“The proposed amendment is intended to abolish the obnoxious practice of casualization of a worker’s employment by creating a new section 8 which provides that an employer has a period of not less than six (6) months of engaging a worker to regularize his appointment as a full and permanent staff.
“It also provides that in the event of disengagement of a worker after a period of six (6) months from the date of first engagement without regularization, the worker shall be entitled to full salary, allowance and other beneiits due to a permanent staff upon disengagement. Provided that the worker has not been found liable of a criminal act involving fraud resulting to financial loss to the company.
According to him, “upon the breach of the above provision, the proposed section 8(3) paragraph (a-b) provides the punishment for a natural person and corporate bodies respectively.
Out-sourcing of jobs in an employer’s core area(s) of business.
He said that, the concept of outsourcing of employment within the core areas of business of an -”employer was not anticipated during enactment of the extant law and the employers of labour in Nigeria have exploited this lacuna in outsourcing of jobs within their core areas of business to the disadvantage of the Nigerian workers. These employers of labour have taken undue advantage of unemployment situation in the country to slave labour.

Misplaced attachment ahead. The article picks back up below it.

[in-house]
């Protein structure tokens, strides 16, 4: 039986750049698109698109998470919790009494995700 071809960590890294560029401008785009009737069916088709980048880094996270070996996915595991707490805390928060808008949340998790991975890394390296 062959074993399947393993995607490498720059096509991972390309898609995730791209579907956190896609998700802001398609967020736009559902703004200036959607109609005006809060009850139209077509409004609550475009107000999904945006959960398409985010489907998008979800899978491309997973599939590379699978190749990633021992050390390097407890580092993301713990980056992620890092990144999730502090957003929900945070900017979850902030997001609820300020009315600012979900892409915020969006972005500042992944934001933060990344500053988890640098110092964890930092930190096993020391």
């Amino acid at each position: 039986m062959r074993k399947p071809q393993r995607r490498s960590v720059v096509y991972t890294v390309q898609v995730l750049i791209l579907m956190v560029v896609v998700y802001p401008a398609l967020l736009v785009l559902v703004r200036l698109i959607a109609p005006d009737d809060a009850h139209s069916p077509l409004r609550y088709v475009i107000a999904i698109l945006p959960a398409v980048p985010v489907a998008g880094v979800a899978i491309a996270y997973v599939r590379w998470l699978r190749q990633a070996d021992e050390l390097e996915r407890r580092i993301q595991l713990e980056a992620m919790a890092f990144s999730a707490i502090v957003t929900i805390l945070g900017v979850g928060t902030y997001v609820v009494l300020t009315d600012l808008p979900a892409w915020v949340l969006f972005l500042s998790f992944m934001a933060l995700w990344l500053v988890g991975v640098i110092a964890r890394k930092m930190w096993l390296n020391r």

Employers in the banking, telecoms and the oil and gas industries are the worst culprits.
“To cure these anomalies, we have proposed a new section 9 which is to the effect that notwithstanding the provisions of section 25 of the extent Labour Act, employment outsourcing within an employer’s core area of business is prohibited and it will be an offence for a person or company to engage in such practice.
“In addition, upon the breach of the proposed section 9(1), section 9 (2) (a-b) provides the punishment with respect to a natural person and a corporate body respectively.
“Also, the Nigerian Labour Congress (NLC) has reiterated the need to fight against job outsourcing, especially in an organization’s core areas of operation. Also, multinational corporations in the telecoms, oil and gas sectors are currently contributing to the Nigeria economic crisis with their habit of outsourcing of workforce which an average Nigerian can be engaged in to other nationals thereby creating unemployment for its host country.
He concluded that after a critical examination of the provisions of the relevant laws and the practices as “we have currently in the employment sector, I humbly urge this Honourable House to support this amendment bill of the Labour Act to mandate the regularization of an employee’s employment after six (6) months of employment and to prohibit outsourcing of employment in the employer’s core areas of operation and to further punish those in breach of this employment law” he said.